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No, this doesn't make sense. If you've been crucified with Christ it can't become the case that you weren't crucified with Christ, because it's a past event and the past can't be changed. Again, remember that for Paul, this isn't a metaphor. It's an actual event that actually happens to you because of your mystical union with Christ. So it wouldn't be coherent to suppose that it might cease to have happened. Note also that the concept of "maintaining salvation" isn't pauline either. For Paul, salvation is always an event that will occur in the future - it's not a property or condition of a person that persists.
Yes, that is what I was trying to say. I agree with you. My grammar or presentation might have been confusing. But I'm not sure about salvation occurring in the future. I thought once you believed salvation is instant and permanent. Now if you're referring to redemption being a future event, then yes I agree.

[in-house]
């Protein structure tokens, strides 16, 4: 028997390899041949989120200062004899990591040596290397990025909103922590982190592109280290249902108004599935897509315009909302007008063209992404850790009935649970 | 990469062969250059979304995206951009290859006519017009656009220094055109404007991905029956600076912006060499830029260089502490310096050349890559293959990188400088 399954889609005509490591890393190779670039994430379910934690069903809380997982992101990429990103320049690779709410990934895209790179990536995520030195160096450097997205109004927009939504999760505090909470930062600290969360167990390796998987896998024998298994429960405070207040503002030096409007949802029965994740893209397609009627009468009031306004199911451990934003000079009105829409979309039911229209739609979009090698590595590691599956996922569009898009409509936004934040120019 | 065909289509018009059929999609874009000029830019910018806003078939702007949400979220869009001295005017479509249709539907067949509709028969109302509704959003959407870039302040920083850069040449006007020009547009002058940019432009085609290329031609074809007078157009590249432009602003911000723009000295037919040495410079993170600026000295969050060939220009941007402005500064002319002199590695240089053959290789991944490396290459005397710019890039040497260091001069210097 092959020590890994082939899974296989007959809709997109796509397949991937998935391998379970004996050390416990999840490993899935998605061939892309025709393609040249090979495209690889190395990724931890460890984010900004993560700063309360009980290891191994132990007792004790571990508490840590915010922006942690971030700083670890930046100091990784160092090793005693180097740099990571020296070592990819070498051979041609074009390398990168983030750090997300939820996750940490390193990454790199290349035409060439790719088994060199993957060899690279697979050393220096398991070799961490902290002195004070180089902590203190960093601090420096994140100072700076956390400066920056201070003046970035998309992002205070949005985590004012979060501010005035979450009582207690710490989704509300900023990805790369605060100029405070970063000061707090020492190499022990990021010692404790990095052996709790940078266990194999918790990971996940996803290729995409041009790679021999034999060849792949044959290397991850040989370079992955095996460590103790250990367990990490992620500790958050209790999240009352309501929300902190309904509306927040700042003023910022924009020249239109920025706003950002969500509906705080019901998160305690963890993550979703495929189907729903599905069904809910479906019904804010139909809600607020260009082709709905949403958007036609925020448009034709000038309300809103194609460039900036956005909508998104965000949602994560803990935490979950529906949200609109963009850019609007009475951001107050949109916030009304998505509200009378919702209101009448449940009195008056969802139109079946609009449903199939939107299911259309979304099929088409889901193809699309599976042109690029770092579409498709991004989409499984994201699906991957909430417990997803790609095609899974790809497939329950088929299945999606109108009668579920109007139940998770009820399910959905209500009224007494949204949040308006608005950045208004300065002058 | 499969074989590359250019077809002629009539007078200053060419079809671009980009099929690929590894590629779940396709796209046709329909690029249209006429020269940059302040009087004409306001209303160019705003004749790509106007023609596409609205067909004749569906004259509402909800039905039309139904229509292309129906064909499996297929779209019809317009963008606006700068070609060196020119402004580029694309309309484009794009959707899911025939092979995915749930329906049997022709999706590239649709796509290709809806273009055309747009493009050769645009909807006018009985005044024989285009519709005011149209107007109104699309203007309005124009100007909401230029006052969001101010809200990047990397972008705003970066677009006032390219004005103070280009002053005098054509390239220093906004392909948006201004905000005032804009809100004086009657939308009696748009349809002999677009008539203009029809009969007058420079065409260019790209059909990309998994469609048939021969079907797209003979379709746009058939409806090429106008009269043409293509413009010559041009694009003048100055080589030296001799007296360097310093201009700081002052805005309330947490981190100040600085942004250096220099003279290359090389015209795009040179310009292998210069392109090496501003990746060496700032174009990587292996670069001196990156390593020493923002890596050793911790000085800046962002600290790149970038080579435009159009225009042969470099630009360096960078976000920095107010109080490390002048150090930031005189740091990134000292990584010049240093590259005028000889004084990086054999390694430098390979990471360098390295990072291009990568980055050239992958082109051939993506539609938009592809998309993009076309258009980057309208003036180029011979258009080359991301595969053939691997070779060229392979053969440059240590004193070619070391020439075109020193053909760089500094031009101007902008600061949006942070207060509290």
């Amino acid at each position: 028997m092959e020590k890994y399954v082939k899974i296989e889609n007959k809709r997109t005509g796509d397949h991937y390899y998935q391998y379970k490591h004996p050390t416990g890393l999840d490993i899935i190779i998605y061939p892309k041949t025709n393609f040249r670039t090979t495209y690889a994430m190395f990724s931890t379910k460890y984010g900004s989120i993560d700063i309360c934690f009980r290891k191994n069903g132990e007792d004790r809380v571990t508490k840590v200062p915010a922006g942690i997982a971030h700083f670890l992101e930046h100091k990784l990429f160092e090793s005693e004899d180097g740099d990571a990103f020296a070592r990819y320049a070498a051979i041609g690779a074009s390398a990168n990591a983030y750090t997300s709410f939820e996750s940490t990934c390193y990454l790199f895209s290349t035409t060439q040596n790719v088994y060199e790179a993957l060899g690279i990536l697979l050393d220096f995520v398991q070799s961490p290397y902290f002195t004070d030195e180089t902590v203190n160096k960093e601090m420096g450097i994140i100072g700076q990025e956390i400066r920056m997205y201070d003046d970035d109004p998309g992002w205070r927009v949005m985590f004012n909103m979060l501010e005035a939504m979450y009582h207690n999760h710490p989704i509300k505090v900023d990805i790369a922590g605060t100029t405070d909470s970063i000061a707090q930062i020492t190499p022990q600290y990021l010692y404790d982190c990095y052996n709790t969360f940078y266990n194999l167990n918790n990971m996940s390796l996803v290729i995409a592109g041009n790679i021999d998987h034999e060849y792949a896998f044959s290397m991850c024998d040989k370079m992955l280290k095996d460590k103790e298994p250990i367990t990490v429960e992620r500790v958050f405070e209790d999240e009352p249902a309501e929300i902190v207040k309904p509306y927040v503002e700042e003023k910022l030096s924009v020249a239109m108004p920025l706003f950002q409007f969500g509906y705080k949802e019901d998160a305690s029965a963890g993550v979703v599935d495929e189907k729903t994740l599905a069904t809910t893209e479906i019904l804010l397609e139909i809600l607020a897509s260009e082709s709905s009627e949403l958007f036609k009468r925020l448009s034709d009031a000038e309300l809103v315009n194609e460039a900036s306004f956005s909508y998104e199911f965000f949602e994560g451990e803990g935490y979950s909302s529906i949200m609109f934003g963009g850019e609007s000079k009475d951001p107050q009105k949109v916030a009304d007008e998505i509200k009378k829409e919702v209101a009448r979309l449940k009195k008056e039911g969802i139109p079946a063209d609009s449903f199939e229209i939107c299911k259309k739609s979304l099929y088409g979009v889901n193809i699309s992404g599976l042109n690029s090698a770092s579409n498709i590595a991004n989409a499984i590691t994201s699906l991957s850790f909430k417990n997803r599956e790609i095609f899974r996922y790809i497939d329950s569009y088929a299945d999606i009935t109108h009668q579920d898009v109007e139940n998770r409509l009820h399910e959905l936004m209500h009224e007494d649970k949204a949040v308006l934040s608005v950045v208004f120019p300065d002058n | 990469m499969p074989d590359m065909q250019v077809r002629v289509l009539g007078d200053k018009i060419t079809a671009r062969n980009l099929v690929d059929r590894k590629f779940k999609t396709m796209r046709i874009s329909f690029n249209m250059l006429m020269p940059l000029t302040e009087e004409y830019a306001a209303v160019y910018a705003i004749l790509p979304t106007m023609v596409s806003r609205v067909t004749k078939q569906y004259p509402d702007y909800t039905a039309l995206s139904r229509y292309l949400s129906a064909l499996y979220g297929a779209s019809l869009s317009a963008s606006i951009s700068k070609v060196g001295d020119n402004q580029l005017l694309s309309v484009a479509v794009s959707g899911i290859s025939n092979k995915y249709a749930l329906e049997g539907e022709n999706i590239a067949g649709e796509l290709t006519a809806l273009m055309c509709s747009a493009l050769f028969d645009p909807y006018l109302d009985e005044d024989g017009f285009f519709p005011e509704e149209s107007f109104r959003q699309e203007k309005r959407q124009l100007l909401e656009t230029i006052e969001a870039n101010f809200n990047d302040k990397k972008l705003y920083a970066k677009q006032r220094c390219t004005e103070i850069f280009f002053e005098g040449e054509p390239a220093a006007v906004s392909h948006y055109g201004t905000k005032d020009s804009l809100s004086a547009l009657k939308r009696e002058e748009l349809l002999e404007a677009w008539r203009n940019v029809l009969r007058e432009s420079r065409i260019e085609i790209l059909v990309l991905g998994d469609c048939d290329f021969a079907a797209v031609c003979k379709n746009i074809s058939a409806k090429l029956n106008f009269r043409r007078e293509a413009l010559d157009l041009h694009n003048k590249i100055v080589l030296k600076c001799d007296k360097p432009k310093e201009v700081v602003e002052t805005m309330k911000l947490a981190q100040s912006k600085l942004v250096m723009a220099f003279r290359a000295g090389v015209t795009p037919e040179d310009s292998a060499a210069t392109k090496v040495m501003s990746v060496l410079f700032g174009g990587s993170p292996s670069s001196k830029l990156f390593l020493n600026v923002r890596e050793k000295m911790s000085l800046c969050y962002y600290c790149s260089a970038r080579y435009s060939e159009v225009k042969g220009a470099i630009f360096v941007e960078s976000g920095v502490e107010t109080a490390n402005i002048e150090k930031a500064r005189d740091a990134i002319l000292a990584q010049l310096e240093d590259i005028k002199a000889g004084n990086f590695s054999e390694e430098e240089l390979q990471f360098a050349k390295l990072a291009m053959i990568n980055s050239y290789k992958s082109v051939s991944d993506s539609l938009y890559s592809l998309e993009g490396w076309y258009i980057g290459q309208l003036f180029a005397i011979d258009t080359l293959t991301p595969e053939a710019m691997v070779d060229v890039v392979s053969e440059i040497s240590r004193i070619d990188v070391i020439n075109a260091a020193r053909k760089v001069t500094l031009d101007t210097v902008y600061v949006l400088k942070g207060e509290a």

Lohrenswald

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No you said that Christians believe they become "angels" when they go to heaven. They don't.
I'm pretty sure I said something about some christians believing that wrongfully. Or that some "christians" believe that. I've been to church and been thought about christianity and live in a "christian" country so in a sense I am a "christian" and I could have believed in the angel thing

anyway again it was a ploy to discredit the opposition

As for bible coherence just because it's only in the revelation book I'm not sold on bodily ressurection not being the "correct interpretation"

if you want to make me look like a fool please go on about that and not the angel thing which I don't really care about
 

Valka D'Ur

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And the english phrase "ashes to ashes, dust to dust", I really don't understand. I'd dismiss it as some mistranslation. Here the priest says to the person getting buried: "From earth you've come, to earth you shall become, from earth you shall again arise"
I am reminded of Carl Sagan's quote that is summarized as "We are starstuff."

Our entire world and the solar system itself used to be part of ancient stars. This is why I don't fuss too much about death rituals. I'm okay with cosmic recycling.

Noah's ark was a kind of rapture type. The ark represents the Lord Jesus and those who went on the ark did not experience the flood but were rescued from it.